Entry updated 12 May 2021. Tagged: Film.
Film (2009). Universal Pictures and Gold Circle Films presents a Chambara Pictures and Dead Crow Pictures production in association with Focus Films, Fourth Kind Productions and Saga Film. Directed by Olatunde Osunsanmi. Written by Osunsanmi with Terry Robbins. Cast includes Enzo Cilenti, Raphaël Coleman, Corey Johnson, Milla Jovovich, Hakeem Kae-Kazim, Elias Koteas, Mia Mckenna-Bruce, Charlotte Milchard and Will Patton. 98 minutes. Colour.
"It's difficult to go back over the line from fiction to reality."
Actor Milla Jovovich introduces the movie as herself, telling us that she will be playing Dr Abigail Tyler; in fact, another actor (Charlotte Milchard) is also playing Dr Tyler, in "real-life" Found Footage purporting to cover a few days in early October 2000 during which several of Tyler's patients claim to have been abducted by malevolent Aliens declaiming in Sumerian. One patient, Tommy (Johnson), shoots his wife and children before turning the gun on himself; another, Scott (Cilenti), levitates above his bed before becoming paralysed from the neck down. Dr Tyler must contend with a sceptical colleague (Koteas), a belligerent sheriff (Patton) and the outright disbelief of her own son (Coleman) before her daughter (Mckenna-Bruce) is herself abducted.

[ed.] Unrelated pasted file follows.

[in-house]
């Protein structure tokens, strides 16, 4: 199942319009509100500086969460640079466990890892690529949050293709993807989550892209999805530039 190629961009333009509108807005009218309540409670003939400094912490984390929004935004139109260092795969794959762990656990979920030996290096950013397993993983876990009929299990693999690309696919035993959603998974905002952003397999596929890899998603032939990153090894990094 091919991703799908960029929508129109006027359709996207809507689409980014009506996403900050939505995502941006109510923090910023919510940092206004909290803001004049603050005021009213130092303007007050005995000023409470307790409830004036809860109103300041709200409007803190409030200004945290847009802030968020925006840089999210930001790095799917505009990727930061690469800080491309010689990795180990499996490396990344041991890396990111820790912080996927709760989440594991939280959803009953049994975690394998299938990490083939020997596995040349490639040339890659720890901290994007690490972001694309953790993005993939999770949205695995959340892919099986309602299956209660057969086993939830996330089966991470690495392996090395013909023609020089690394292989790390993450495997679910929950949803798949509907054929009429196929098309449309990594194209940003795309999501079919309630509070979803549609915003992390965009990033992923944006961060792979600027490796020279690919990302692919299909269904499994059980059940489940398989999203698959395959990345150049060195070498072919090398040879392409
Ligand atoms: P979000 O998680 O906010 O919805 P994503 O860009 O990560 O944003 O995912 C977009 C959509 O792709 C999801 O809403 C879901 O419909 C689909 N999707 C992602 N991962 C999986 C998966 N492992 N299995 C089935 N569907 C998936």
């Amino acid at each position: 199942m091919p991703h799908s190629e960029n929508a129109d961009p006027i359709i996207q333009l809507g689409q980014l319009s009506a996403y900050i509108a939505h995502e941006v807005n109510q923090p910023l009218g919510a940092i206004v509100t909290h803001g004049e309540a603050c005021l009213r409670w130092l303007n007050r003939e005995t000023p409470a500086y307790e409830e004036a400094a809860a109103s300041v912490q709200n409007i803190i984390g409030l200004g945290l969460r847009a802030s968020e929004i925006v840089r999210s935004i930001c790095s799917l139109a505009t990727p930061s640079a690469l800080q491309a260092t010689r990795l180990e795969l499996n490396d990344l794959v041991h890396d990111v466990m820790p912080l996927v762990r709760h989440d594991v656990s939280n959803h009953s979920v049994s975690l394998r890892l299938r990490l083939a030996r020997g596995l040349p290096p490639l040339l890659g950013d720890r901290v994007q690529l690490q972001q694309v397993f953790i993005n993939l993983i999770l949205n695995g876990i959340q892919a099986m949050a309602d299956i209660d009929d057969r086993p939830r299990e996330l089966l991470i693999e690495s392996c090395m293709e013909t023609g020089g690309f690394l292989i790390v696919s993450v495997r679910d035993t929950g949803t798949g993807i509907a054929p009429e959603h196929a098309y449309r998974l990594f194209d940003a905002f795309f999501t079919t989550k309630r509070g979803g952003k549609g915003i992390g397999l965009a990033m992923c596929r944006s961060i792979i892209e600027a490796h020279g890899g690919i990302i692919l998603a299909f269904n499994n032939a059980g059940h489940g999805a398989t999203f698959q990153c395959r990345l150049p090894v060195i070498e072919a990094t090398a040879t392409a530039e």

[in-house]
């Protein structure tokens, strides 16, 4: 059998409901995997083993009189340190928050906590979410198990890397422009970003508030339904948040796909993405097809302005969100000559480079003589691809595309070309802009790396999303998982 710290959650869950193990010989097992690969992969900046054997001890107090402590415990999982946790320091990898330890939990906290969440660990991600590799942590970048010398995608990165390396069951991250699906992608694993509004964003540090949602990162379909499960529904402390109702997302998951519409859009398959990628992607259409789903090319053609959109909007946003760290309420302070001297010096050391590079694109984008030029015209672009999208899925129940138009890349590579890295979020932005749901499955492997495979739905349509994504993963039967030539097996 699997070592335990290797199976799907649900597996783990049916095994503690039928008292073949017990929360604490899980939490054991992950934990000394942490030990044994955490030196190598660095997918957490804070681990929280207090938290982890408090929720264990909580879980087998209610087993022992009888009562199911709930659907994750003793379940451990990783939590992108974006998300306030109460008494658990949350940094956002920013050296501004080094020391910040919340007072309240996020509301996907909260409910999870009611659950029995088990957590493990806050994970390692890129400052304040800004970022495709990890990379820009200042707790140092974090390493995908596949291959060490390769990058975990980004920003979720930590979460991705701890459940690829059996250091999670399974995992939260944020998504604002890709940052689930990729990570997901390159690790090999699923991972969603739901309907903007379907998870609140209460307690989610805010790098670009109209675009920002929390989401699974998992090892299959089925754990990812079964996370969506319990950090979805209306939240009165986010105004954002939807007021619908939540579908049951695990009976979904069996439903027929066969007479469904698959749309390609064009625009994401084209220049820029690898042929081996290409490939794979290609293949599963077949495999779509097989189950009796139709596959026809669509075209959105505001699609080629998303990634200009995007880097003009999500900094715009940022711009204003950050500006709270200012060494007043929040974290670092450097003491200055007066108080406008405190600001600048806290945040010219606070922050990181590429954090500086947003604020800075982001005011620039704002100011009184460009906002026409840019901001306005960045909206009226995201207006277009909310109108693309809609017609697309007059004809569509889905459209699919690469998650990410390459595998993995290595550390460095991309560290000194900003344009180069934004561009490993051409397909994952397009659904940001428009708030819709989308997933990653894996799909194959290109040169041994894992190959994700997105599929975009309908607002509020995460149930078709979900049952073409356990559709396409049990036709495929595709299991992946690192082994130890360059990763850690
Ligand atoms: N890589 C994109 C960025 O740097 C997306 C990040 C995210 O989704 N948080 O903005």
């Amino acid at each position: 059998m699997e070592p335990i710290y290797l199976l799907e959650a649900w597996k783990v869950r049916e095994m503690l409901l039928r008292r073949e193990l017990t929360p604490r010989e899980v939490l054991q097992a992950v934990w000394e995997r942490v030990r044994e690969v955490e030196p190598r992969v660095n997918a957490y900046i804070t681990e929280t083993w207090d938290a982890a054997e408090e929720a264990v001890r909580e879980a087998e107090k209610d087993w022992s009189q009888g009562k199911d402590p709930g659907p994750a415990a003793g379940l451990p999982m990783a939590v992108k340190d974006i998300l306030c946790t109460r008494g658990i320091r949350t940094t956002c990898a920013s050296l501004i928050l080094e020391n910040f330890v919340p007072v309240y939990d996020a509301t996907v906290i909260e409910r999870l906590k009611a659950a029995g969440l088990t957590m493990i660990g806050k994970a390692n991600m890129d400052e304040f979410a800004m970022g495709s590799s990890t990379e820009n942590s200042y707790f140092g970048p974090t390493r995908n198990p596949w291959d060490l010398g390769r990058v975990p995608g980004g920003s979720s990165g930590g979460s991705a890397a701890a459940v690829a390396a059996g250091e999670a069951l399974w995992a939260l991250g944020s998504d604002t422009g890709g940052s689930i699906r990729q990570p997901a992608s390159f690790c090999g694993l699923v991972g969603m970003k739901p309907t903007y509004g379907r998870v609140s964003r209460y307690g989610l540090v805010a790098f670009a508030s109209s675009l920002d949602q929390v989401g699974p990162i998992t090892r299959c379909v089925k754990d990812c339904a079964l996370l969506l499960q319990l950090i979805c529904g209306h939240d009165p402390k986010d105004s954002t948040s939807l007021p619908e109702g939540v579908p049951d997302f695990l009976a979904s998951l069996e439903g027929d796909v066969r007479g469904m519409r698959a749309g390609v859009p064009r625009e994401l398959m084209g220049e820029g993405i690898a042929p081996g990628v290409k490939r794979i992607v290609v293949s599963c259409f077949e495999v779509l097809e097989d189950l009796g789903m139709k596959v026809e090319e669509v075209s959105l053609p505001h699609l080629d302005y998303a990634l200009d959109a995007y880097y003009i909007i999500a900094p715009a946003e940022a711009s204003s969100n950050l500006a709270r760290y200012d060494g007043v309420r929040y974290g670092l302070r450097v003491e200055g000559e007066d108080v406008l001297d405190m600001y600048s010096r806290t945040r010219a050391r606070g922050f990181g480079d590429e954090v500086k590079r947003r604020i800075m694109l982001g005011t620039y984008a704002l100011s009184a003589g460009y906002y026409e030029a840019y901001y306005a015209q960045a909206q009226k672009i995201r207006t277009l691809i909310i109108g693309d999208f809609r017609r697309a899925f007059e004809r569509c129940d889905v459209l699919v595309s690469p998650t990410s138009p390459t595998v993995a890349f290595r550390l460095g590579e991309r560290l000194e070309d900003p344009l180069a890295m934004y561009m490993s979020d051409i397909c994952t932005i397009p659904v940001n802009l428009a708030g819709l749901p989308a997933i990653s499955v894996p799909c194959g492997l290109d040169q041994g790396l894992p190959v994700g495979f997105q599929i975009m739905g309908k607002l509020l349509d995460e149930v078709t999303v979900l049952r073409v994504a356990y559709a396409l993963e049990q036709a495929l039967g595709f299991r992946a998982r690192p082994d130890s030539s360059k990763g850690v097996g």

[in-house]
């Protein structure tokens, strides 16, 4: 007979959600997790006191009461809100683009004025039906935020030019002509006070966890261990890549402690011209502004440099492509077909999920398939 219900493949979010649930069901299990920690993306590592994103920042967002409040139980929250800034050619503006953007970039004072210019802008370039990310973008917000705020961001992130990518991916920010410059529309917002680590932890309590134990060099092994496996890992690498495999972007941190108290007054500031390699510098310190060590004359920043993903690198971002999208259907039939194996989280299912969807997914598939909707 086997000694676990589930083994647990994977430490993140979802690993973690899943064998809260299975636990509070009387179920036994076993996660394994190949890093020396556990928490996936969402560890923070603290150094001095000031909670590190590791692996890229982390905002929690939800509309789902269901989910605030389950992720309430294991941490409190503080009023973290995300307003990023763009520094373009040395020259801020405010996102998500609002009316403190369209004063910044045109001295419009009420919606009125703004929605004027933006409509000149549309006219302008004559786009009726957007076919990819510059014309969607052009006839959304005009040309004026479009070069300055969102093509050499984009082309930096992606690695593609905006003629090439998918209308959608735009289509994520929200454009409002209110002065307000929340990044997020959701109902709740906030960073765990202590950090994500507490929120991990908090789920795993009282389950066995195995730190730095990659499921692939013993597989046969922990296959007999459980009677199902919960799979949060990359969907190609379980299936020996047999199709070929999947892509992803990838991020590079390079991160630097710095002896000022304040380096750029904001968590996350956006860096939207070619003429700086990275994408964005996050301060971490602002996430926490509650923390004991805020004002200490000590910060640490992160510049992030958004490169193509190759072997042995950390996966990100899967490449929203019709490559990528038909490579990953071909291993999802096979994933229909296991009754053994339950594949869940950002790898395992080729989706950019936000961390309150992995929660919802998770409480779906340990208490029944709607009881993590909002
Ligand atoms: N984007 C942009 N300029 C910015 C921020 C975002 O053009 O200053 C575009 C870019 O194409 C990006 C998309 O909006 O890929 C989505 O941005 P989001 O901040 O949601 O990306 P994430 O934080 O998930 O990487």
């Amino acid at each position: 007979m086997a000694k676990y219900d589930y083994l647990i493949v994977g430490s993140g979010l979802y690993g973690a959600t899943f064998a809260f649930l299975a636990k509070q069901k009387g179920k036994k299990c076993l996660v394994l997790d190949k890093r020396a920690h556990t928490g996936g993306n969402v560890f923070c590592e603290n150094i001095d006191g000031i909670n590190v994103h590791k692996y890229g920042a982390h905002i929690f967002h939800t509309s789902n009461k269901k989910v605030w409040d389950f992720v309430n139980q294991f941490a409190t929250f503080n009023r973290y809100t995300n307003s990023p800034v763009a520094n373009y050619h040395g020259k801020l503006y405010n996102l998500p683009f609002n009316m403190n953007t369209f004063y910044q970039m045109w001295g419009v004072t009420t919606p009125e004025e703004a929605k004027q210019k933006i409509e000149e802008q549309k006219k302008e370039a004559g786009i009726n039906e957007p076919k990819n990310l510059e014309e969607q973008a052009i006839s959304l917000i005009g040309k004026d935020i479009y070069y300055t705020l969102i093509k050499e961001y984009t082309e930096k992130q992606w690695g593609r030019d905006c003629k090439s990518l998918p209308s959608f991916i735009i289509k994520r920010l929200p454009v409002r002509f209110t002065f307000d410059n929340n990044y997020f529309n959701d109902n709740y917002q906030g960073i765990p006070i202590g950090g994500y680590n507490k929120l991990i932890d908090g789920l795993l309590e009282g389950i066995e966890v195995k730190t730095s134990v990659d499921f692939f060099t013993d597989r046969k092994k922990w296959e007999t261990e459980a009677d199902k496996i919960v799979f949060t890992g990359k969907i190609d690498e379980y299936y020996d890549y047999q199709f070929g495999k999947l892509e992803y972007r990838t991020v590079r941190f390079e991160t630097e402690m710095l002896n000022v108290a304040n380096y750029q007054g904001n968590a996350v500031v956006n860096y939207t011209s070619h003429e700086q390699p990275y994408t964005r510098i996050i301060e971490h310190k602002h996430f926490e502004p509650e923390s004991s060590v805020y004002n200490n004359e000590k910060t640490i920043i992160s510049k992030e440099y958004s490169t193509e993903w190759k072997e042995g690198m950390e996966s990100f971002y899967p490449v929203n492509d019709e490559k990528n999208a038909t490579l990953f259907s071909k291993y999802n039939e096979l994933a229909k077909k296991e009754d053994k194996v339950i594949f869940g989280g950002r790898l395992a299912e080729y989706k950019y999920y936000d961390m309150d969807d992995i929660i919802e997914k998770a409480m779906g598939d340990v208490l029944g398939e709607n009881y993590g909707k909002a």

The blurring of the lines between fiction and reality is both the most interesting and most dubious thing about The Fourth Kind. That much of what is depicted occurs in recorded hypnotherapy sessions, television interviews and dash-cam footage is diverting for a while, but such is the consistent trumpeting of the reality of the mocked-up forms of footage that one must either suspend disbelief in the possibility of alien abductions or fail to engage with the movie at all. "In the end," we are told, "what you choose to believe is yours to decide." This is a feint toward Postmodernism that the strangely despondent yet silly cycle of events does little to substantiate.
Then there is the questionable taste of the film's having based its story and marketing campaign on a much smaller spate of real-life disappearances in Nome, Alaska – a town named but not represented here, as The Fourth Kind was filmed mainly in the mountains of Bulgaria – which most likely involved the over-consumption of alcohol and exposure to the elements, and into which the FBI conducted an investigation. The local newspapers the Nome Nugget and the Fairbanks Daily News-Milner sued Universal over a fake website with stories presenting the film's events as real; The Fourth Kind maintains the "reality" of its fiction until the end, with Dr Tyler (Milchard) finishing up in a wheelchair estranged from her son. In order to lie in service of the truth, there must be some form of emotional truth about which to lie; here, there is only melodrama. [MD]
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